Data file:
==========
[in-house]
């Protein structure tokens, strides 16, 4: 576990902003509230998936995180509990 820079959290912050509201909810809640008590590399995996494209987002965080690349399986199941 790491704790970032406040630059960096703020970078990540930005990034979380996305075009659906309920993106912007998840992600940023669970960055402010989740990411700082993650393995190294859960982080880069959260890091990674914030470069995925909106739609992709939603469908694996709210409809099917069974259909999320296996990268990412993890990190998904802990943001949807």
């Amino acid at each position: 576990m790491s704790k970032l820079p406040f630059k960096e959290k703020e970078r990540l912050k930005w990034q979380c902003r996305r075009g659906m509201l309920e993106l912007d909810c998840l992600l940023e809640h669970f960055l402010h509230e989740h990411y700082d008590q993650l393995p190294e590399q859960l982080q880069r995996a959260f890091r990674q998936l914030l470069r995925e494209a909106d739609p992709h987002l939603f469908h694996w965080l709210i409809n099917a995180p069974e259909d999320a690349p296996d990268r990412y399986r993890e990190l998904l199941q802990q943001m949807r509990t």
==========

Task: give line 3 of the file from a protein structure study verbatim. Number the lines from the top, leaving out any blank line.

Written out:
């Amino acid at each position: 576990m790491s704790k970032l820079p406040f630059k960096e959290k703020e970078r990540l912050k930005w990034q979380c902003r996305r075009g659906m509201l309920e993106l912007d909810c998840l992600l940023e809640h669970f960055l402010h509230e989740h990411y700082d008590q993650l393995p190294e590399q859960l982080q880069r995996a959260f890091r990674q998936l914030l470069r995925e494209a909106d739609p992709h987002l939603f469908h694996w965080l709210i409809n099917a995180p069974e259909d999320a690349p296996d990268r990412y399986r993890e990190l998904l199941q802990q943001m949807r509990t």